Modi Budget Resolve Tested as Bonds Have Worst Start Since 2011

  • Rupee, bonds and stocks all posted declines in January
  • Budget critical from a markets point of view: Deutsche Asset

Investor confidence in Prime Minister Narendra Modi’s ability to meet his budget targets seems to be dwindling.

The annual budget, which garners significant market attention each year, assumes greater importance this time as markets test Modi’s commitment to fiscal consolidation that is also key to determining the path of India’s monetary policy after the biggest interest-rate cuts in six years in 2015.

The rupee, sovereign bonds and stocks posted their steepest January losses since 2011 as concern mounts that a higher wage bill and increased public spending to spur economic growth will derail the government’s plan to narrow the budget deficit. A China-led turmoil in emerging markets and the prospect of more increases in U.S. borrowing costs gave investors more reasons to dump Indian stocks, resulting in the biggest outflows since August and making the rupee Asia’s worst-performing currency last month.

“There has been some concern emerging about the fiscal consolidation roadmap,” said Kumaresh Ramakrishnan, Mumbai-based head of fixed income at Deutsche Asset Management India Pvt., which manages 247.9 billion rupees ($3.7 billion). “The budget is critical from a markets point of view as it would provide further guidance and direction.”

While steps to boost revenue through taxes may help the government reach the deficit target of 3.9 percent of gross domestic product in the 12 months ending March 31, the 3.5 percent goal for the period through March 2017 is seen pressured by a proposed increase in pay for millions of civil servants, coupled with higher pensions for military personnel.

The government may have to reassess its fiscal projections for the year starting April 1, the Finance Ministry said in a mid-year review published Dec. 18. That could see the administration borrowing more to bridge the shortfall and also threatens to fuel inflation, limiting the Reserve Bank of India’s room to ease monetary policy.

‘Controlling Spending’

Benchmark 10-year bond yields rose two basis points in their first January increase in five years and have climbed another four basis points this month to 7.82 percent as the RBI refrained from lowering borrowing costs for a second straight meeting.

“Structural reforms” in the Feb. 29 budget “that boost growth while controlling spending will create more space for monetary policy to support growth, while also ensuring that inflation” stays on course to hit the target of 5 percent in March 2017, the RBI said in its post-policy statement on Tuesday.

‘Rupee Penalized’

While rupee sovereign debt handed investors a return of 0.7 percent last month, it was the smallest for any January period since 2011, according to indexes compiled by Bloomberg. Returns were 8.1 percent last year and 16.5 percent in 2014, the best among major Asian markets for both the periods. Local-currency debt has returned 4.8 percent in Indonesia, 2 percent in Thailand and 1.5 percent in Malaysia so far this year.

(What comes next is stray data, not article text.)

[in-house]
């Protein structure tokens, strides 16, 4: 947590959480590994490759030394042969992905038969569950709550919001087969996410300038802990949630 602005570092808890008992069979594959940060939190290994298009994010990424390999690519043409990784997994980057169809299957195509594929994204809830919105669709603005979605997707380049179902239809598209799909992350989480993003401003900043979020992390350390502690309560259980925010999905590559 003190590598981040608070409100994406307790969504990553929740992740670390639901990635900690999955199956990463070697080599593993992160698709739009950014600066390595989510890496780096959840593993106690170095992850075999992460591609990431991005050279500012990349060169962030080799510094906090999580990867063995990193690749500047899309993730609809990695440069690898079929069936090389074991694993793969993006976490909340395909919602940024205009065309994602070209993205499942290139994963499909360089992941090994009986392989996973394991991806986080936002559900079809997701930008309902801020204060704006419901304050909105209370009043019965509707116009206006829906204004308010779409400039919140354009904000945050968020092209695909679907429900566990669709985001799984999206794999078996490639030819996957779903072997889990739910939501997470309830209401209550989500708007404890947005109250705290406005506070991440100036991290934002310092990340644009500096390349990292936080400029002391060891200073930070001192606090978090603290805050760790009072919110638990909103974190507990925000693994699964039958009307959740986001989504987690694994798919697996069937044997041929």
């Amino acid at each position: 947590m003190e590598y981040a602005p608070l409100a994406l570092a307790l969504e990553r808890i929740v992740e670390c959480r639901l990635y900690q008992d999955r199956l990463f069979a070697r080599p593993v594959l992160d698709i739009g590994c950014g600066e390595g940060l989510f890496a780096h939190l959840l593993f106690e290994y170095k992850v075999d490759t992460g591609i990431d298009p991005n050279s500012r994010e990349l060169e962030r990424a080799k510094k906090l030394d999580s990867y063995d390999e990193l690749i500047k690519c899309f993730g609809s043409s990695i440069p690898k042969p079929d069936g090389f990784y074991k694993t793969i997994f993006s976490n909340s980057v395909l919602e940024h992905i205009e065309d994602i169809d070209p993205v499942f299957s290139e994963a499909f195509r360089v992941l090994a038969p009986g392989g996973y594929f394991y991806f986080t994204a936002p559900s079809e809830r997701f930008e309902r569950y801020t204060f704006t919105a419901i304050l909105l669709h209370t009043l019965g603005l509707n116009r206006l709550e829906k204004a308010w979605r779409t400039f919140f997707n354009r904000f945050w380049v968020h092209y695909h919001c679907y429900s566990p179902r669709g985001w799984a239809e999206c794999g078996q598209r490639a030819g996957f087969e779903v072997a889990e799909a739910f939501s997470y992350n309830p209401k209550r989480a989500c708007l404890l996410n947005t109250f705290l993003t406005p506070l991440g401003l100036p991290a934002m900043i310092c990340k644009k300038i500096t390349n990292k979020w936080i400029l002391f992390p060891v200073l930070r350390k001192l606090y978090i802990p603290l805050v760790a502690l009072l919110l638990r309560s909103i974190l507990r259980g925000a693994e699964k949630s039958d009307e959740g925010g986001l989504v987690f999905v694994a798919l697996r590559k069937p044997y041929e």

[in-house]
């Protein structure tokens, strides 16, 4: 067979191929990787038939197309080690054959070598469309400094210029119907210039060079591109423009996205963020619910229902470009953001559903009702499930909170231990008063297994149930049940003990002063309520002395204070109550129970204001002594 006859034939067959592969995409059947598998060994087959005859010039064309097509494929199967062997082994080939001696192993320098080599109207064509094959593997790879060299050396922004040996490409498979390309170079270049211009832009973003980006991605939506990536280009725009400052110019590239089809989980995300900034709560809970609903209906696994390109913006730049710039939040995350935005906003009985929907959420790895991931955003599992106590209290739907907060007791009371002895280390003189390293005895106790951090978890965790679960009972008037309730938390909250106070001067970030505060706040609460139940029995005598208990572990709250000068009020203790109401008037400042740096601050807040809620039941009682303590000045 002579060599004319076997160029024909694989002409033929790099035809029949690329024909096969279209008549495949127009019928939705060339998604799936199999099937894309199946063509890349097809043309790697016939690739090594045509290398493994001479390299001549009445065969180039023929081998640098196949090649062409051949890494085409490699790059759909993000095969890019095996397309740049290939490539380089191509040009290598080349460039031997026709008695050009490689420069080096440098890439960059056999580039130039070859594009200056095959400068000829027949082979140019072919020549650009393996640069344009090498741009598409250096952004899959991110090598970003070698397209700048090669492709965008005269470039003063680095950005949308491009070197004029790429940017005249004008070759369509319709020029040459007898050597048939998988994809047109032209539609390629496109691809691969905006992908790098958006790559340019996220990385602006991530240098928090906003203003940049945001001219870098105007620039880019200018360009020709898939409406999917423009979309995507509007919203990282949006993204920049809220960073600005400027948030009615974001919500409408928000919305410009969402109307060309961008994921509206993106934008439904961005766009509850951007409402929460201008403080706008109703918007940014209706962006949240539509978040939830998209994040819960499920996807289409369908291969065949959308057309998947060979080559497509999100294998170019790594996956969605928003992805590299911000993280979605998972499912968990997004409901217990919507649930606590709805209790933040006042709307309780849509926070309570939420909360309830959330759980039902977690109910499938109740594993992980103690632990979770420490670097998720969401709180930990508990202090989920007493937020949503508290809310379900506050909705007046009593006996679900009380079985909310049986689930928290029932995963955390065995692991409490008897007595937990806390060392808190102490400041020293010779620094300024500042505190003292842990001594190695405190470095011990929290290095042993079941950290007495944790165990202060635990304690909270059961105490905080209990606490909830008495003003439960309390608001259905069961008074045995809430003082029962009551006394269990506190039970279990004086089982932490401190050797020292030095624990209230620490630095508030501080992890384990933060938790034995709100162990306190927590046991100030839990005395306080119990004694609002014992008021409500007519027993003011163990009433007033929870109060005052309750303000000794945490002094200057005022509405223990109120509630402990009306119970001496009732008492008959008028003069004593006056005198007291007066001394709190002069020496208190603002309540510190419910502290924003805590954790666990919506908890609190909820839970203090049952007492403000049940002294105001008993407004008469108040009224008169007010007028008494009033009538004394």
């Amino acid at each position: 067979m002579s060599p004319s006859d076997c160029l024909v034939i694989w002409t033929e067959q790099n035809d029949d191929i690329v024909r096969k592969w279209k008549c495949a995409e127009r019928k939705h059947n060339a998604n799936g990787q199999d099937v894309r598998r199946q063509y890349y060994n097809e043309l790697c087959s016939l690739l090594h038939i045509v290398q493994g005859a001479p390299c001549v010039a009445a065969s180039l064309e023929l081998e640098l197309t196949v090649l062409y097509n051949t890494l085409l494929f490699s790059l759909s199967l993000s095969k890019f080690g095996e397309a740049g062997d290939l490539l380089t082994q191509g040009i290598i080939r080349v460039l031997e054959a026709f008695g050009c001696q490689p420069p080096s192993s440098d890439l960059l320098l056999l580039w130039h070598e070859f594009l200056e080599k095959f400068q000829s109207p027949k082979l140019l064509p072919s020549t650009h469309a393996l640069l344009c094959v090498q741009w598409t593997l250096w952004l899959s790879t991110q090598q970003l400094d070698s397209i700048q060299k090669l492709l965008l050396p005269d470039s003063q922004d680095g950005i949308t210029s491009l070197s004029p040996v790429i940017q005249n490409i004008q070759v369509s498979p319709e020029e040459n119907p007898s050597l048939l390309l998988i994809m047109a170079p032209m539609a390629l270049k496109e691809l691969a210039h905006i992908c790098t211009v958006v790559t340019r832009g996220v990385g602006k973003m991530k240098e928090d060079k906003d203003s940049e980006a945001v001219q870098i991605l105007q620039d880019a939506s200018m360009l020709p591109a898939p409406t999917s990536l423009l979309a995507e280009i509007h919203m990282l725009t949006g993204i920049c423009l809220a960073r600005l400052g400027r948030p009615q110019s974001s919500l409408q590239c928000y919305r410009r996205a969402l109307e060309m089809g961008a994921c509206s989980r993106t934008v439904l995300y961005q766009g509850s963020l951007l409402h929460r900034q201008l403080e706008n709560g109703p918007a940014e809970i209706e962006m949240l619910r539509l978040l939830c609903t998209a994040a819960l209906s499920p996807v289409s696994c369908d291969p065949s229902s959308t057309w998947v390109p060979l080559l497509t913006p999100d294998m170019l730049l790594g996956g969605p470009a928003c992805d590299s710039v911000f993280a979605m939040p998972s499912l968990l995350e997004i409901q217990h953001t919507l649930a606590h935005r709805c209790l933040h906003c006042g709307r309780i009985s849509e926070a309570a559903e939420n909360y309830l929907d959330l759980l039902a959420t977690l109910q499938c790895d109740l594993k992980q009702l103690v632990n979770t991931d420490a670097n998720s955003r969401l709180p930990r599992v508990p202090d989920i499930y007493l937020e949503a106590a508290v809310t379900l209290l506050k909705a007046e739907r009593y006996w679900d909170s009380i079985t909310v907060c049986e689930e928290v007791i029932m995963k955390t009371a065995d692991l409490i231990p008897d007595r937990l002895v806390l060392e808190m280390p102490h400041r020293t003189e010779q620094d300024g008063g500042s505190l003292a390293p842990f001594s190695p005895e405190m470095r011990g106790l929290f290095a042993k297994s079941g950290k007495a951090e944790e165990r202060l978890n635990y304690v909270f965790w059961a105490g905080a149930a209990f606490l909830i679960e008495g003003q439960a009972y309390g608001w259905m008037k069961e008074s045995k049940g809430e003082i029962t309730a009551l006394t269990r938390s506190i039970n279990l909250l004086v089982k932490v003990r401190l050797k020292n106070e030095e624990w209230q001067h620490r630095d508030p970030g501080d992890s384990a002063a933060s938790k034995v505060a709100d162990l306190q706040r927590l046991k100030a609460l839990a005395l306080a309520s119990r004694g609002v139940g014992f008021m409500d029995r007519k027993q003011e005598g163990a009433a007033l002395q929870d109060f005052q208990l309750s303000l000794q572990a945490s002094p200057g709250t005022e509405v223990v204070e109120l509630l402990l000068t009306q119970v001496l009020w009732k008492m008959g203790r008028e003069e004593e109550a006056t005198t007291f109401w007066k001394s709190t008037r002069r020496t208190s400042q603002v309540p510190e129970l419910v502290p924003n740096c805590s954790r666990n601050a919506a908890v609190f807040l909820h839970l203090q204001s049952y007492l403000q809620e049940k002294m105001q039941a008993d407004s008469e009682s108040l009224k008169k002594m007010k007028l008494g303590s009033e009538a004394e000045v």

India’s bond underperformance is “coming off the back of a substantial outperformance,” said Caroline Gorman, a London-based investment manager at GAM International Management Ltd., whose team manages about $4 billion in emerging-market debt. “It may be that the rupee has been penalized this year to the extent it is viewed as an equity-sensitive currency, and in light of the poor performance of global equities so far this year.”

The benchmark S&P BSE Sensex index of shares has plunged 5.9 percent in 2016, including January’s 4.8 percent slump, as a China-led equity rout saw global funds pull out a net $1.7 billion from Indian stocks. The rupee weakened 2.2 percent this year through Friday. The currency extended losses on Monday, falling 0.3 percent to 67.8350 a dollar in Mumbai.

Sovereign debt could lose favor among investors if the fiscal-deficit targets are missed, RBI Governor Raghuram Rajan warned last month. “We should be very careful about jeopardizing our single most important strength during this period of global turmoil: macroeconomic stability,” he said.

“China growth concerns, falling oil prices and uncertainty around U.S. rates remain the dominant drivers of risk,” said Anders Faergemann, senior sovereign portfolio manager for emerging-markets fixed income in London at PineBridge Investments, which oversees more than $84 billion globally. “Although India remains more isolated from these themes than most emerging-market countries, Indian assets have not gone unscathed from the general risk aversion.”

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